Parashat Tazria Torah Reading: Leviticus 12:1-13:59
I have just returned from the annual Rabbinical Assembly Convention, spending five days with my colleagues, studying, sharing, relaxing and even experiencing Tai Chi! We meet in a different city every year and this year we met in a conference center in Las Vegas! Several hundred rabbis from Canada, the United States, Latin America and Israel came together catching up with old friends and making new connections as well.
The last D'var Torah / sermon we heard at morning minyan yesterday morning was presented by Rabbi Adam Watstein, the Assistant Rabbi of Temple Beth Shalom in Las Vegas. Rabbi Watstein's D'var Torah was the perfect inspirational message to help us transition from the unique atmosphere of the Rabbinical Assembly Convention back to our congregations, schools, Hillels, chaplaincies and the myriad other venues in which Conservative/Masorti rabbis serve: Rabbi Watstein described a moment, sitting in his office, when a kid in the room on the other side of the wall to his office bounced a ball hard against the wall. A number of books fell of a shelf and onto the floor.
The books of course, fell open on the floor and, as Rabbi Watstein picked them up, he stopped and looked at each page that was open. The books were volumes he had had in his library since he was a teenager. The books were highlighted, underlined, and annotated with marginal notes. As Rabbi Watstein perused each volume, he revisited the years of his life during which he fell in love with Judaism. All that passion, enthusiasm and exploration came back to him. All the day-to-day engagements of the rabbinic day -- meetings, deadlines, time management challenges -- all fell away and all the energy and inspiration that led him to the rabbinate were back.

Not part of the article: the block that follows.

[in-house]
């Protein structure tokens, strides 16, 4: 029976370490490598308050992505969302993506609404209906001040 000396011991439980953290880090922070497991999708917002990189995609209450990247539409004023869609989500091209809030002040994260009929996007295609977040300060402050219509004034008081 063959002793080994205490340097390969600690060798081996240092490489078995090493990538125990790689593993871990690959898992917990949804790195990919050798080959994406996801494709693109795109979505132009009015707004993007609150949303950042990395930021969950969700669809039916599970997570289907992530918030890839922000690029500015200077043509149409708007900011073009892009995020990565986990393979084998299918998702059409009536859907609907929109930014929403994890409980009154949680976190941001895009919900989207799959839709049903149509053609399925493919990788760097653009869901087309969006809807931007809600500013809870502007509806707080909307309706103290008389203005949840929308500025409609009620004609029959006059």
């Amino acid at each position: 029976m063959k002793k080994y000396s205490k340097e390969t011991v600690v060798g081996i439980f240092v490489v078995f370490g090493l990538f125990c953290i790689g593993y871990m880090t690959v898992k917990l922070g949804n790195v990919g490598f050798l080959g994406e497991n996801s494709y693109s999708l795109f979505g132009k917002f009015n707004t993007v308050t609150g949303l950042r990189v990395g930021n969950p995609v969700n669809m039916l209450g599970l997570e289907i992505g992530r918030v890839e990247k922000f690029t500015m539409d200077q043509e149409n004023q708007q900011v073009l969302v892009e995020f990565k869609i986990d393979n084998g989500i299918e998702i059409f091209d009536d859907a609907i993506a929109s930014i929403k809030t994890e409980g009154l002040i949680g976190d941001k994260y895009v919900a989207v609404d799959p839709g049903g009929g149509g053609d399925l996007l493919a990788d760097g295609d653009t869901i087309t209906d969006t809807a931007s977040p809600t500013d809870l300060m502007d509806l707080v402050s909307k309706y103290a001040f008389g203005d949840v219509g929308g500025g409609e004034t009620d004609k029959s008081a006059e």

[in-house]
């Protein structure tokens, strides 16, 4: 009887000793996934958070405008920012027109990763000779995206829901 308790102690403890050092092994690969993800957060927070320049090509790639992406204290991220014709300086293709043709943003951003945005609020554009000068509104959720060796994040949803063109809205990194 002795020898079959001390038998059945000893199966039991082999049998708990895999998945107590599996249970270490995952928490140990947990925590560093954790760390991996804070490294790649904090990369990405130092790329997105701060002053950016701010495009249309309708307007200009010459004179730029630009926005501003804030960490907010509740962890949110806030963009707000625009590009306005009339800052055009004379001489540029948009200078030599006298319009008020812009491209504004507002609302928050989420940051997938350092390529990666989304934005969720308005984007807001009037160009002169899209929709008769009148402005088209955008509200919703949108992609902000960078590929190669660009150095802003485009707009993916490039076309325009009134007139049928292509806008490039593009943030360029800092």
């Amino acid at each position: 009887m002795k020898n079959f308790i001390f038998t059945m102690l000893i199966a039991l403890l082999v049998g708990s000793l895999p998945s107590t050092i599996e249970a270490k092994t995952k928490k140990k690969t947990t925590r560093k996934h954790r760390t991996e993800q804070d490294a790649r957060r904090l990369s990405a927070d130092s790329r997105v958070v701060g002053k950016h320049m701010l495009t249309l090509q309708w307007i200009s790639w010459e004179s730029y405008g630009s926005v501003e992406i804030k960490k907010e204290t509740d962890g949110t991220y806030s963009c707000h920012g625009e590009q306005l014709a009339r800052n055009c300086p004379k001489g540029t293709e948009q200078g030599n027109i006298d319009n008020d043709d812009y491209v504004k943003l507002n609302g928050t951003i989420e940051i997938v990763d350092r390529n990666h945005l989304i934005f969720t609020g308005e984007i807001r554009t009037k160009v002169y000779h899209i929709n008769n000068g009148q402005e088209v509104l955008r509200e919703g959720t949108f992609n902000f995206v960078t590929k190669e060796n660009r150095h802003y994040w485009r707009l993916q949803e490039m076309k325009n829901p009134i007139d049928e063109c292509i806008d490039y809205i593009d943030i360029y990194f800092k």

Rabbi Watstein encouraged us all to get in touch with those pre-ordination days, to refresh ourselves by reliving the texts, the experiences, the passions that inspired us to become rabbis in the first place . . . and to bring that energy back with us to our post-Convention "real lives."
This is what happened in Vegas . . . and isn't staying in Vegas.
Rabbi Amy Levin
has been Torat Yisrael's rabbi since the summer of 2004 and serves as President of the Board of Rabbis of Greater Rhode Island.